While the CQC’s national report was very worrying indeed, there was also worrying news about the capability of the CQC to monitor care properly. While the coalition government has cut the CQC’s budget by about one third, its remit has been widened to include GP’s premises and it currently has about two hundred staff vacancies.
The wait for diagnostic tests
August’s monthly data from the Department of Health showed a growing number of people in England were not getting one of the fifteen key tests - like scans and gastroscopies – within the NHS’s recommended six week waiting time: “Patients waiting too long for NHS scans”.
NHS Wiltshire scored well in this data even though August’s figures are liable to reflect appointments postponed because of holidays and specialists on leave. Out of a total of 4,427 tests in the fifteen categories, nineteen were performed beyond the six week wait and three were beyond thirteen weeks. Some of those may have been based on rogue data recorded by the first time use of new software.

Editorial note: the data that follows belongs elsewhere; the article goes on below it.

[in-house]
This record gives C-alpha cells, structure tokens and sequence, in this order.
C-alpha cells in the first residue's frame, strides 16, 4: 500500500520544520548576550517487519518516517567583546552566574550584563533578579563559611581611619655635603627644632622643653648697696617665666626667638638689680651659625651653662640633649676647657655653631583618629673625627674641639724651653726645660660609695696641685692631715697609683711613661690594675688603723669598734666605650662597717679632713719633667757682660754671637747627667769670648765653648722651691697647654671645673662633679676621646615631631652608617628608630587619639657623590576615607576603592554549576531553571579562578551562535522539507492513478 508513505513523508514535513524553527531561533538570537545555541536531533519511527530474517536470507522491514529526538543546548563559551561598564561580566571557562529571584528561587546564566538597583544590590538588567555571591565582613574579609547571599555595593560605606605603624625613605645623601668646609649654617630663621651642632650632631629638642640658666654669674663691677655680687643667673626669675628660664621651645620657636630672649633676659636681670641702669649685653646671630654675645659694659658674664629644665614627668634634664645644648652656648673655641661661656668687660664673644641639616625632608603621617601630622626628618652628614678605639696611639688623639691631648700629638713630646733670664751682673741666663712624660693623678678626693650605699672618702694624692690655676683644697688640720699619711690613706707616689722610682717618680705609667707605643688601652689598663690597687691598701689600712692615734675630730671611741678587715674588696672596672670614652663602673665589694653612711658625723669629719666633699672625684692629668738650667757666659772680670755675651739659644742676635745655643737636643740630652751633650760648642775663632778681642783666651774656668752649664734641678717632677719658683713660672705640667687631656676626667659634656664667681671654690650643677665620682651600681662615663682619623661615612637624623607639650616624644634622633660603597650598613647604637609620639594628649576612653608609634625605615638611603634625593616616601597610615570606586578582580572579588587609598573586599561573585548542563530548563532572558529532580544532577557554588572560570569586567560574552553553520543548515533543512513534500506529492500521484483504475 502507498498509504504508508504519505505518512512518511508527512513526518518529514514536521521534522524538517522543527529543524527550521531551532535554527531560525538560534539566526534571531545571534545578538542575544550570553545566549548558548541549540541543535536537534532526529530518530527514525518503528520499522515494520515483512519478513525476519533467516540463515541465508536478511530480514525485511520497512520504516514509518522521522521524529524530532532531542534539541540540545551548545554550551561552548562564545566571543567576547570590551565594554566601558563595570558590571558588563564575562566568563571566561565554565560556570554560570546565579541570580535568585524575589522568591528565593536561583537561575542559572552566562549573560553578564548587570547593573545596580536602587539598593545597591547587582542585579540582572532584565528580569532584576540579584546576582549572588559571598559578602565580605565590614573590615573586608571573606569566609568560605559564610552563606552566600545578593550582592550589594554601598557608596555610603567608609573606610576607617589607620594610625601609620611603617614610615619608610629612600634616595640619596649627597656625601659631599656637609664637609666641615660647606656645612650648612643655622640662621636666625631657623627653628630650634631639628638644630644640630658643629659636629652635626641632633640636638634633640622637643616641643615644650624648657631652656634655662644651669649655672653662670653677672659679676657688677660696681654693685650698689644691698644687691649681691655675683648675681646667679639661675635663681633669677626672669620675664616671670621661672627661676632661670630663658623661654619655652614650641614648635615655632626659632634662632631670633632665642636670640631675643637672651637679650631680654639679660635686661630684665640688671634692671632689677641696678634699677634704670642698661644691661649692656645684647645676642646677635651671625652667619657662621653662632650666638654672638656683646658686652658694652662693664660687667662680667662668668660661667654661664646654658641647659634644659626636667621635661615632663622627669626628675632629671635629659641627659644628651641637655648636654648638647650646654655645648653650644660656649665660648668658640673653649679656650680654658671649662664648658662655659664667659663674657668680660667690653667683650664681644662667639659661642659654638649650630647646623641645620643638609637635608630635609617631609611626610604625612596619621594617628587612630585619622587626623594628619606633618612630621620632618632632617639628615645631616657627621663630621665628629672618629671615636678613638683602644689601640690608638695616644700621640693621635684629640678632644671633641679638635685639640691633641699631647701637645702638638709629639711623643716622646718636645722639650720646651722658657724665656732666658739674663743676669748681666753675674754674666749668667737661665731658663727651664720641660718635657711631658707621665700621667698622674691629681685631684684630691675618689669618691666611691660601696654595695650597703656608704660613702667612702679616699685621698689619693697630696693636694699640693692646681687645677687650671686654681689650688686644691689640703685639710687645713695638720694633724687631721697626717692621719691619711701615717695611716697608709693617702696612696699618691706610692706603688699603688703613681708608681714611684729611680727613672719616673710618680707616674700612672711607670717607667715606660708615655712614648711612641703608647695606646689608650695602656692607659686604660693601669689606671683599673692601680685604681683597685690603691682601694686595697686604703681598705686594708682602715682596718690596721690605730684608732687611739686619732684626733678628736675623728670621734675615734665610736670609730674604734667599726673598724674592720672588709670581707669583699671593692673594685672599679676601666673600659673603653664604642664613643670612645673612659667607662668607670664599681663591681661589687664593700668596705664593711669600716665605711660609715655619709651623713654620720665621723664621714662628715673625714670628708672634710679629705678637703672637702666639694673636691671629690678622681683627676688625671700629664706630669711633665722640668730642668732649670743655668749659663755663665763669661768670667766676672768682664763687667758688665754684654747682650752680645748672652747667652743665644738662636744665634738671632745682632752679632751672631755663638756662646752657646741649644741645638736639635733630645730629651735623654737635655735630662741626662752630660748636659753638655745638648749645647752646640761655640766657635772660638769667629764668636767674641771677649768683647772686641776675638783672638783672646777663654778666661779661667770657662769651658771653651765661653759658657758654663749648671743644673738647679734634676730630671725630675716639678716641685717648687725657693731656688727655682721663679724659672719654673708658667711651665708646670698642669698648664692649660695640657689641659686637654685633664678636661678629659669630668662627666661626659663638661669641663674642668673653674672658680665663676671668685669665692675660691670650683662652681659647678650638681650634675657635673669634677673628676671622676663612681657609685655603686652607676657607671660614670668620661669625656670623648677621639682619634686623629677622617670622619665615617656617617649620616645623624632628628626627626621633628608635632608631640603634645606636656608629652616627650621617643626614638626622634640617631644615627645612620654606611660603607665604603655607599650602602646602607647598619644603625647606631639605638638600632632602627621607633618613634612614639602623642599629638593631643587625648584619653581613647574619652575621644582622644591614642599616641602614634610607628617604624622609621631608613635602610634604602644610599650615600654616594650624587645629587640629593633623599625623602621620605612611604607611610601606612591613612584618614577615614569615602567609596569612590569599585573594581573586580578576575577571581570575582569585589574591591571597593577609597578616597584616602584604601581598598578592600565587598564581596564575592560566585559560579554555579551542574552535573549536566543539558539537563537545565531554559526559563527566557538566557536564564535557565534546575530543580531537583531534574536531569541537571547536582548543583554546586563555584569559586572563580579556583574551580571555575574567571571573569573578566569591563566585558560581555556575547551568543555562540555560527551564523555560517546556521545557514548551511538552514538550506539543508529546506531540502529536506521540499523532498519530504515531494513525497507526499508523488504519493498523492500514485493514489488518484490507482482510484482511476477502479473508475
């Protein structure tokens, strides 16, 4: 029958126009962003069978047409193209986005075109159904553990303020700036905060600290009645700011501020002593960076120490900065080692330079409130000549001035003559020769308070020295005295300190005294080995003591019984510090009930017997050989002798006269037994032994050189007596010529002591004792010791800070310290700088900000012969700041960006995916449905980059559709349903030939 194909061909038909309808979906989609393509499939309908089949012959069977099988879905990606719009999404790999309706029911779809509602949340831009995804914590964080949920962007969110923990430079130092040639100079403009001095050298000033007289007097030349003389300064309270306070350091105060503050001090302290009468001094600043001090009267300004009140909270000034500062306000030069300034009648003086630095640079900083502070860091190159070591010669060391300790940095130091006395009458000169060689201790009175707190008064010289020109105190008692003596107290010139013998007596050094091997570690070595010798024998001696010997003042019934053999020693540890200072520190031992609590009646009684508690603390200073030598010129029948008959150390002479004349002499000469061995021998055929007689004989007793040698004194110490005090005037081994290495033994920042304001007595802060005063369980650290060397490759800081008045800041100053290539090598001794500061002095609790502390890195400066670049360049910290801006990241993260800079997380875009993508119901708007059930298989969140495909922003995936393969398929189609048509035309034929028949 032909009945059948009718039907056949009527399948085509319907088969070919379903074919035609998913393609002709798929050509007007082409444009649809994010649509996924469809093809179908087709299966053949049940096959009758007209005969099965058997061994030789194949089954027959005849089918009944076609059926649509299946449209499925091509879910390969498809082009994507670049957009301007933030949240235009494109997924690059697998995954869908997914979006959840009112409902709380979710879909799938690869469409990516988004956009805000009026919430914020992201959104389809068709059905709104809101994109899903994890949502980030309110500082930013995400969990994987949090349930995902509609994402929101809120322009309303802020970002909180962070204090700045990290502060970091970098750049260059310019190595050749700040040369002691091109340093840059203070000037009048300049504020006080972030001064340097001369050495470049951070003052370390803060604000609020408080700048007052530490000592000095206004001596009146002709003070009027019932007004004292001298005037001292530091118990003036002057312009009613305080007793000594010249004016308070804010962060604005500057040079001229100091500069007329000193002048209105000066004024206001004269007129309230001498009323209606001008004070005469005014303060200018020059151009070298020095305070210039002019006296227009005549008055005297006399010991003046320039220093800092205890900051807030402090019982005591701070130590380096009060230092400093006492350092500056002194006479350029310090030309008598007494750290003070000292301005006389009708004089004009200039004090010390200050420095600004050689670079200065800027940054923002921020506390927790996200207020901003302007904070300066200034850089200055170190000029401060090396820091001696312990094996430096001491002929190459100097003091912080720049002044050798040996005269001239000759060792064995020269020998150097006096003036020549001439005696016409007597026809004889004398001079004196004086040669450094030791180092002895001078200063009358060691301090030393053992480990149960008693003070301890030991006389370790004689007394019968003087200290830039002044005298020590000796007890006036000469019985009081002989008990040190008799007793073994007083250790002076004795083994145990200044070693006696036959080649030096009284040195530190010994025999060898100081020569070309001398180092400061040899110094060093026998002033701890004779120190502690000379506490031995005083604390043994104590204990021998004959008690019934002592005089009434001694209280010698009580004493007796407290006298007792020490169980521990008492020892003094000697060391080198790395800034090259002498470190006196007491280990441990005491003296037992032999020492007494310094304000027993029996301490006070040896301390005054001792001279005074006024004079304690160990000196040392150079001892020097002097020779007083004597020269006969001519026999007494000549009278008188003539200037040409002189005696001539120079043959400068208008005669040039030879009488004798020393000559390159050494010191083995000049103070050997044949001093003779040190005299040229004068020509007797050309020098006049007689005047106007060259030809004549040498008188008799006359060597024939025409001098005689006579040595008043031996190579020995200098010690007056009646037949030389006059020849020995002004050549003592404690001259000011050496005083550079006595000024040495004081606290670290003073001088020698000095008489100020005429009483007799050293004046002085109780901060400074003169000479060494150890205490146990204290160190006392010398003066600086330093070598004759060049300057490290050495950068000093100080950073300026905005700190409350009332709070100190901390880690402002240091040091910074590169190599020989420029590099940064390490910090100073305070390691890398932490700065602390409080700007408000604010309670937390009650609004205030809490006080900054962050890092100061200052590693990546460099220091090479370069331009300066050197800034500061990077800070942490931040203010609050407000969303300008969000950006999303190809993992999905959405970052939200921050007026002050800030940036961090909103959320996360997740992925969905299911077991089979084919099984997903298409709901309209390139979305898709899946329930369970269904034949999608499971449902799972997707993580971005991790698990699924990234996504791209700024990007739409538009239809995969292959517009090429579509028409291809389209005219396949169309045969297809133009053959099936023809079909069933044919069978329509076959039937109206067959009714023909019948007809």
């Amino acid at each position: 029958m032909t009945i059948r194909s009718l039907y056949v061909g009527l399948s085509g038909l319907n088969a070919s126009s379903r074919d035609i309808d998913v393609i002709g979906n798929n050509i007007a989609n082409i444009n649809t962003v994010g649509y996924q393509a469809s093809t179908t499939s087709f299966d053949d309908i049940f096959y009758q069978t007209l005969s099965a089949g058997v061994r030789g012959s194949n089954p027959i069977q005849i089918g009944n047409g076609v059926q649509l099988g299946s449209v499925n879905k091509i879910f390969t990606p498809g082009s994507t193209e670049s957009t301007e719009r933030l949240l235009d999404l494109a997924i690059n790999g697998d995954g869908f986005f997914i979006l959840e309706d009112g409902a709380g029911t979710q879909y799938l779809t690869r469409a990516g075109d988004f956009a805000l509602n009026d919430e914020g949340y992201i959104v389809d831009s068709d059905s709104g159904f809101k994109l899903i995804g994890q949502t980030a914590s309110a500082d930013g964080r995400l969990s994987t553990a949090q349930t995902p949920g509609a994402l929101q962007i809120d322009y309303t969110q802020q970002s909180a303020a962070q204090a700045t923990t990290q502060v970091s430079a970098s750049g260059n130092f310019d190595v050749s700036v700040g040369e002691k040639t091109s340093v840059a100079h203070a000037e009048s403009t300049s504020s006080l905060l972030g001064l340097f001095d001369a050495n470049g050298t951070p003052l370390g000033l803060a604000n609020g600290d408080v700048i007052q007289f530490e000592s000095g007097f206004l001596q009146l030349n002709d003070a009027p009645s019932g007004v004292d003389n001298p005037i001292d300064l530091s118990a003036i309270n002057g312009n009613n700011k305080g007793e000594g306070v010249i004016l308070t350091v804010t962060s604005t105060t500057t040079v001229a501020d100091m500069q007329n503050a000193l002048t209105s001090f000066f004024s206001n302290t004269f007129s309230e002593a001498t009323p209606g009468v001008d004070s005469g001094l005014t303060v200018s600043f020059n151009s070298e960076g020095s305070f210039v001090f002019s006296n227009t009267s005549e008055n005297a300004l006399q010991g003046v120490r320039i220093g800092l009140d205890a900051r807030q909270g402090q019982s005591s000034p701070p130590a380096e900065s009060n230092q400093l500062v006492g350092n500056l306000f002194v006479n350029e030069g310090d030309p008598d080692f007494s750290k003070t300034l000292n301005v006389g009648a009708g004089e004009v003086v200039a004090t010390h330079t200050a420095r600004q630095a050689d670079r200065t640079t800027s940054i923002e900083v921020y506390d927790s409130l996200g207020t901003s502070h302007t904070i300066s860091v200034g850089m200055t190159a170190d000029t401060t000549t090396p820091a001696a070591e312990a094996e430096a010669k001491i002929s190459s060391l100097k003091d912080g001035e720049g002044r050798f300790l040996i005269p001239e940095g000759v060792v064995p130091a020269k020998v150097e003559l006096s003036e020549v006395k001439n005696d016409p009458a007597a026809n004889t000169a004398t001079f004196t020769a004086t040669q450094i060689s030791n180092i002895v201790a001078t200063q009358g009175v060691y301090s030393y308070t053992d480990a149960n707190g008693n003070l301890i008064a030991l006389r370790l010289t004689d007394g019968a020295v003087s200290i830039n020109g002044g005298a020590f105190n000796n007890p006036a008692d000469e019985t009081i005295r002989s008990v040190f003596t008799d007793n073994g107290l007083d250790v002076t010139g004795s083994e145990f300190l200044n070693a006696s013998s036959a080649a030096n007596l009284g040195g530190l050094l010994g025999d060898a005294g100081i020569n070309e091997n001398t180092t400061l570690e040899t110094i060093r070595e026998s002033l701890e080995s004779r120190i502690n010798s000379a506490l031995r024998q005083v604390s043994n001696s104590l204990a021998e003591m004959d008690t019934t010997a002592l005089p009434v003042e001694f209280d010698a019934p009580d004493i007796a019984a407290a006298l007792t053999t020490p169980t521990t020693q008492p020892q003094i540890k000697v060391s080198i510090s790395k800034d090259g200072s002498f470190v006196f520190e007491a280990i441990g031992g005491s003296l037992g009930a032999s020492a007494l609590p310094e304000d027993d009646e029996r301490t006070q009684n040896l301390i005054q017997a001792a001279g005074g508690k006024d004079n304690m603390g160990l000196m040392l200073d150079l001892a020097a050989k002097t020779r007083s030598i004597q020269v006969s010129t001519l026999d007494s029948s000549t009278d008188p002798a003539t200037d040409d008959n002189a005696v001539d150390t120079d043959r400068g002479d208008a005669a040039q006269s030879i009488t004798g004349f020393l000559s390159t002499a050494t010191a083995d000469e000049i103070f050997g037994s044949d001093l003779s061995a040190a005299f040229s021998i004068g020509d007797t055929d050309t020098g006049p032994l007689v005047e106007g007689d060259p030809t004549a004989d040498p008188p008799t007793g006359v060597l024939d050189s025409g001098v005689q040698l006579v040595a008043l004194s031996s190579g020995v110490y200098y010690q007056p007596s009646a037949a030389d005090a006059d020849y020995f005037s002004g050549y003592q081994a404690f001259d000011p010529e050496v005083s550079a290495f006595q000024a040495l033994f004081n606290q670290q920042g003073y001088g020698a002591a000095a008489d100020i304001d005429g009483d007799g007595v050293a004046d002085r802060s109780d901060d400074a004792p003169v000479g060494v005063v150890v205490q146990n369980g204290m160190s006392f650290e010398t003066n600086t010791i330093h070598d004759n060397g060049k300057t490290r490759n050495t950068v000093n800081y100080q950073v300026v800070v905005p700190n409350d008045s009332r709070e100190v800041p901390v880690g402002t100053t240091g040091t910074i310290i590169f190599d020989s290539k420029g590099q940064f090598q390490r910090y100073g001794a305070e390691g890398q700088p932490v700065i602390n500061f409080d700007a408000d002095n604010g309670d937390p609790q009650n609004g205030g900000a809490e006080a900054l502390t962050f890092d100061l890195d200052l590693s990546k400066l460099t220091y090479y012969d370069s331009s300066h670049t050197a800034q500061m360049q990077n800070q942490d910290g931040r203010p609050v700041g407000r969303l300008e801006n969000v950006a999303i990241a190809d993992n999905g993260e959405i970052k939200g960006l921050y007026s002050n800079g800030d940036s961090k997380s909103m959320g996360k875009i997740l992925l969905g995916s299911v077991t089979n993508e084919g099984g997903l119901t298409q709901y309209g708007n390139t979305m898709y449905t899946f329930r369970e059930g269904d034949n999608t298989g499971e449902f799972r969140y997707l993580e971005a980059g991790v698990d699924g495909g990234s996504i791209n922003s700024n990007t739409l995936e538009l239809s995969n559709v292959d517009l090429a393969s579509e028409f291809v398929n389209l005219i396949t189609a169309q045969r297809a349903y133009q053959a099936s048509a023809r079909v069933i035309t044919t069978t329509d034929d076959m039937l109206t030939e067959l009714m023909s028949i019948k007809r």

To take one of the more common diagnostic tests as an example: out of 1,633 non-obstetric ultra sound tests commissioned by NHS Wiltshire, 1,233 were completed within four weeks and none ran over the six week waiting time.
The NHS’s budget
On October 7, NHS managers called on the government to be more honest about the financial challenges facing the NHS in England. They fear that the public will hear the government’s claim to have increased spending in real terms and not understand when cuts have to be made.
The Primary Care Trusts are facing cuts to their staff, huge savings and the intricacies of the government’s developing and changing restructuring plans.